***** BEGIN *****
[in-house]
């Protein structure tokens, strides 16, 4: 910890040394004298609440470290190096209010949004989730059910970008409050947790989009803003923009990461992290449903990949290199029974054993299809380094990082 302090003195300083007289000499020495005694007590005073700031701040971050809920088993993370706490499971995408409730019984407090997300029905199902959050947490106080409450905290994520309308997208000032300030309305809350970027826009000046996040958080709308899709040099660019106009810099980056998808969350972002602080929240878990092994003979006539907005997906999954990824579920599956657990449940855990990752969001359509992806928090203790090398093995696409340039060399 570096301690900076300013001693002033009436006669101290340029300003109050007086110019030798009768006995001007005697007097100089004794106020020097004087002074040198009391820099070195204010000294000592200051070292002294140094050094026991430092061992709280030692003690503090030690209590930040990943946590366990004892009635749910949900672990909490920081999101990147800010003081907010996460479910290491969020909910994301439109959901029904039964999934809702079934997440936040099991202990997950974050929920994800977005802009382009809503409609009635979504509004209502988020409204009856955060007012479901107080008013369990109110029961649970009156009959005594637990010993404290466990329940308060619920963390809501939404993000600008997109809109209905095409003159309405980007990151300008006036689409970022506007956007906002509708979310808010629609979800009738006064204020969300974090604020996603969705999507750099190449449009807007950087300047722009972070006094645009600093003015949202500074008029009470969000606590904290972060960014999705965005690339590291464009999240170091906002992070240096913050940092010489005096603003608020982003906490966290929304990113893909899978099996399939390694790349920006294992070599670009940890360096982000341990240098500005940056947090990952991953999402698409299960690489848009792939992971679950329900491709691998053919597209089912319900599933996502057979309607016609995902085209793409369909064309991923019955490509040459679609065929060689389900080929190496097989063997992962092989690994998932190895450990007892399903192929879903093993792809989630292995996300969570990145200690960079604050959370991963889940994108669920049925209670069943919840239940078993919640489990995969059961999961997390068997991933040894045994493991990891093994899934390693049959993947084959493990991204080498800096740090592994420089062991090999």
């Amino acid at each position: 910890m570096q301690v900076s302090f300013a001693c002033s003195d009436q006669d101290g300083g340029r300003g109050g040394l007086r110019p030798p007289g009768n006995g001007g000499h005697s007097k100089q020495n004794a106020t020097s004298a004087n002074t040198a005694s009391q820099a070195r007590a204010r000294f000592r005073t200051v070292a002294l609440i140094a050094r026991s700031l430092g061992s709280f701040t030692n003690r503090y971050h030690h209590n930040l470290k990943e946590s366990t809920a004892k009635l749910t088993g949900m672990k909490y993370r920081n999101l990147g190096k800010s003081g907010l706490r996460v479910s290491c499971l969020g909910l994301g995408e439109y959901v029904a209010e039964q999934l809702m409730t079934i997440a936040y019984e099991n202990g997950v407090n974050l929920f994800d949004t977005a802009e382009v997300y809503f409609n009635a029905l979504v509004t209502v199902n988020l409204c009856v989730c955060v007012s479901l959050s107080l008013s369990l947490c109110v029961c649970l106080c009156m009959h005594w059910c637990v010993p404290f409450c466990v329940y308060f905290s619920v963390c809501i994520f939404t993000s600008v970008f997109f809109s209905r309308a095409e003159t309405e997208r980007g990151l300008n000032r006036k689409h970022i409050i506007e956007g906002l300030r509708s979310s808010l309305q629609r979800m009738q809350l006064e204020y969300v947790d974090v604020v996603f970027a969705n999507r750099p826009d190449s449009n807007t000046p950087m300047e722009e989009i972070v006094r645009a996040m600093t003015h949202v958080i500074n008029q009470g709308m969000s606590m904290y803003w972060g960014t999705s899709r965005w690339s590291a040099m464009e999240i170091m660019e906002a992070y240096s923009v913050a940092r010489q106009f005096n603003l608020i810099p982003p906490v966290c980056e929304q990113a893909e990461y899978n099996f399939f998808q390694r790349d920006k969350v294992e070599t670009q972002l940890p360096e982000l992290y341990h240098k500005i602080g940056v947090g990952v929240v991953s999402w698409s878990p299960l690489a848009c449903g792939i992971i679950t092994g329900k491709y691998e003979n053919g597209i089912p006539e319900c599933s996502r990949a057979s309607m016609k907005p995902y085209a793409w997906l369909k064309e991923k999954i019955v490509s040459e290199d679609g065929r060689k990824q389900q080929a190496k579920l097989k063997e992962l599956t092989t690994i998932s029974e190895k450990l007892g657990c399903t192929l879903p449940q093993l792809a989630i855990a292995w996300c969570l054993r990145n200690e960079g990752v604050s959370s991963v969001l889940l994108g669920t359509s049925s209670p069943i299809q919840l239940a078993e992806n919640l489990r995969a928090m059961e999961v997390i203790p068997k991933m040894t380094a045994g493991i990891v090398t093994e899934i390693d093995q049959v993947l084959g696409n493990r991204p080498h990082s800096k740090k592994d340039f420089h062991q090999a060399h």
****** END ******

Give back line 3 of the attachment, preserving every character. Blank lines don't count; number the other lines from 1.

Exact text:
């Amino acid at each position: 910890m570096q301690v900076s302090f300013a001693c002033s003195d009436q006669d101290g300083g340029r300003g109050g040394l007086r110019p030798p007289g009768n006995g001007g000499h005697s007097k100089q020495n004794a106020t020097s004298a004087n002074t040198a005694s009391q820099a070195r007590a204010r000294f000592r005073t200051v070292a002294l609440i140094a050094r026991s700031l430092g061992s709280f701040t030692n003690r503090y971050h030690h209590n930040l470290k990943e946590s366990t809920a004892k009635l749910t088993g949900m672990k909490y993370r920081n999101l990147g190096k800010s003081g907010l706490r996460v479910s290491c499971l969020g909910l994301g995408e439109y959901v029904a209010e039964q999934l809702m409730t079934i997440a936040y019984e099991n202990g997950v407090n974050l929920f994800d949004t977005a802009e382009v997300y809503f409609n009635a029905l979504v509004t209502v199902n988020l409204c009856v989730c955060v007012s479901l959050s107080l008013s369990l947490c109110v029961c649970l106080c009156m009959h005594w059910c637990v010993p404290f409450c466990v329940y308060f905290s619920v963390c809501i994520f939404t993000s600008v970008f997109f809109s209905r309308a095409e003159t309405e997208r980007g990151l300008n000032r006036k689409h970022i409050i506007e956007g906002l300030r509708s979310s808010l309305q629609r979800m009738q809350l006064e204020y969300v947790d974090v604020v996603f970027a969705n999507r750099p826009d190449s449009n807007t000046p950087m300047e722009e989009i972070v006094r645009a996040m600093t003015h949202v958080i500074n008029q009470g709308m969000s606590m904290y803003w972060g960014t999705s899709r965005w690339s590291a040099m464009e999240i170091m660019e906002a992070y240096s923009v913050a940092r010489q106009f005096n603003l608020i810099p982003p906490v966290c980056e929304q990113a893909e990461y899978n099996f399939f998808q390694r790349d920006k969350v294992e070599t670009q972002l940890p360096e982000l992290y341990h240098k500005i602080g940056v947090g990952v929240v991953s999402w698409s878990p299960l690489a848009c449903g792939i992971i679950t092994g329900k491709y691998e003979n053919g597209i089912p006539e319900c599933s996502r990949a057979s309607m016609k907005p995902y085209a793409w997906l369909k064309e991923k999954i019955v490509s040459e290199d679609g065929r060689k990824q389900q080929a190496k579920l097989k063997e992962l599956t092989t690994i998932s029974e190895k450990l007892g657990c399903t192929l879903p449940q093993l792809a989630i855990a292995w996300c969570l054993r990145n200690e960079g990752v604050s959370s991963v969001l889940l994108g669920t359509s049925s209670p069943i299809q919840l239940a078993e992806n919640l489990r995969a928090m059961e999961v997390i203790p068997k991933m040894t380094a045994g493991i990891v090398t093994e899934i390693d093995q049959v993947l084959g696409n493990r991204p080498h990082s800096k740090k592994d340039f420089h062991q090999a060399h």